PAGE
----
Refinance costs

Home loan refinancing helps you pay off your existing home loan by availing of a new home loan that offers a lower interest rate and better terms and conditions. Refinancing helps borrowers by shifting them from a higher interest rate to a lower rate of interest along with flexible repayment terms. This contributionss to their long-term savings. You can shift from floating to fixed interest rate and vice-versa. However, this conversion comes with a cost of up to 2 per cent of the total loan amount. This means that on a loan of Rs 30 lakh, you may pay as high as Rs 60,000 as conversion fees. Therefore, before availing of the refinancing facility, it makes sense to do your maths to understand how much you will have to shell out as the conversion charges and the amount of interest you will save.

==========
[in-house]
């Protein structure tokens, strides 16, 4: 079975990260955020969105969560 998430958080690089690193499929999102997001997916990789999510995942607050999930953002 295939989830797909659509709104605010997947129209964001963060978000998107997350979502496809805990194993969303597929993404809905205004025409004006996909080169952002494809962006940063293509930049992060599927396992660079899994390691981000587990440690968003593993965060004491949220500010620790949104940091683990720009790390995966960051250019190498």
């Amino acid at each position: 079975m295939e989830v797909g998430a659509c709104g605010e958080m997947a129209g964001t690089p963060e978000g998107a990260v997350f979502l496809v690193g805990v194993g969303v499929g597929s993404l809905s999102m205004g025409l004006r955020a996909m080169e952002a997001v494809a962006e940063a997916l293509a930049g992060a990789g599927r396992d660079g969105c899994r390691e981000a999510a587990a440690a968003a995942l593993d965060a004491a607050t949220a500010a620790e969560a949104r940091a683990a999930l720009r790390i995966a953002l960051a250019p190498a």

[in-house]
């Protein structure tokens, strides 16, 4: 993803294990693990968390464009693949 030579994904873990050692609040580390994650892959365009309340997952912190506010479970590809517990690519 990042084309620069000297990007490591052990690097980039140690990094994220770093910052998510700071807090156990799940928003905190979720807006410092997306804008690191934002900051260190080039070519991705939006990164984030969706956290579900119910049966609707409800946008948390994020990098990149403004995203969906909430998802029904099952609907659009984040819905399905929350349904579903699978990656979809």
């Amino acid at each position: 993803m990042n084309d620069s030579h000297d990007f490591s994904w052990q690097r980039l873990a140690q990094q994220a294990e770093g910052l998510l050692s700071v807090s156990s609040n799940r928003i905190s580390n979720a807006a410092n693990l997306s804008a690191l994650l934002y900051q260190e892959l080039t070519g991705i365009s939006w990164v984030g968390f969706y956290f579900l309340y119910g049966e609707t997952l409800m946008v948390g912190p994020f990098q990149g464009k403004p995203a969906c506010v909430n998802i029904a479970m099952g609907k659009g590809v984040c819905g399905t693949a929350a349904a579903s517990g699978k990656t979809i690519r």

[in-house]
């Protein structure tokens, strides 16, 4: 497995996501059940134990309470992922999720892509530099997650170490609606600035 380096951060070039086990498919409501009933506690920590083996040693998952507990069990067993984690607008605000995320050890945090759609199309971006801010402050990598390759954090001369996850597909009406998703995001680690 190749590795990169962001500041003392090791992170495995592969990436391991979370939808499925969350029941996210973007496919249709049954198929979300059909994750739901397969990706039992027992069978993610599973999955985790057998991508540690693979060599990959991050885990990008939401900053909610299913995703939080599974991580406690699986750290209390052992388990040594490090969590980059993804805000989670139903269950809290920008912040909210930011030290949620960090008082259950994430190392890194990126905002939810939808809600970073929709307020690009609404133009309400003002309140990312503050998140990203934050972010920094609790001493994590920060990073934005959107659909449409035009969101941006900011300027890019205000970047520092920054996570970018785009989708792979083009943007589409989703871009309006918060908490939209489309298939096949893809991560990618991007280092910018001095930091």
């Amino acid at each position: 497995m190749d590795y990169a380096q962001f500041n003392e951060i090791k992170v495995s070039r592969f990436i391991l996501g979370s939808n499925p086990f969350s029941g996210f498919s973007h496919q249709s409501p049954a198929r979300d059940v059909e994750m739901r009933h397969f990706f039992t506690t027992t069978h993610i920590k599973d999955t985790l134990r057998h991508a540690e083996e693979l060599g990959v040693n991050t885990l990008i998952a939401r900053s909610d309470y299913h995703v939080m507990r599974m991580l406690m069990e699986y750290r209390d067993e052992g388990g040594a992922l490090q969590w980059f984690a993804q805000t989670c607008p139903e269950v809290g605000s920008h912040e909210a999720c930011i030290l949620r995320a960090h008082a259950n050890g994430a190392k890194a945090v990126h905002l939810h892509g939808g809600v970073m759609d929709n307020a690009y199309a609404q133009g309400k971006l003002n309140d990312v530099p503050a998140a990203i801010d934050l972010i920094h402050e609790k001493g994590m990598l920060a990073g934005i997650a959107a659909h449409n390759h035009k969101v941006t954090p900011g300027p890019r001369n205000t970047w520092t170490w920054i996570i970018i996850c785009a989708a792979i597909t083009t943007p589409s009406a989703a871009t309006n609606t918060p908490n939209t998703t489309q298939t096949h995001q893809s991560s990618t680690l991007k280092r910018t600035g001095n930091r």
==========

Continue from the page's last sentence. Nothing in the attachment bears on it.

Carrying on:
When does a fixed-rate home loan work?

Home loans are typically repaid over a long period. In that period, interest rates may see several cycles. With a floating rate loan, you will get the benefit of falling rates as well as being able to pre-pay the loan without penalties. On the other hand, in an extreme inflation scenario where rates go from all-time lows to double digits, there may be short-term protection with a fixed-rate loan. Car and personal loans are examples of fixed-rate loans. They are short-term loans. Fixed or floating, there’s not going to be much difference in interest. So it doesn’t hurt to lock into a fixed rate and protect yourself against rate volatility in the short term. In some rare scenario, this may be true for home loans as well. There may be a small possibility that fixed-rate loans work for some borrowers in the short term where inflation spirals out of control and floating rates rising exponentially. But borrowers must do the math and verify this assumption. For most borrowers, it will probably not be true. In most cases, a floating rate loan with the option to pre-pay and pre-close is better.

The author is the CEO at The views expressed are that of the author.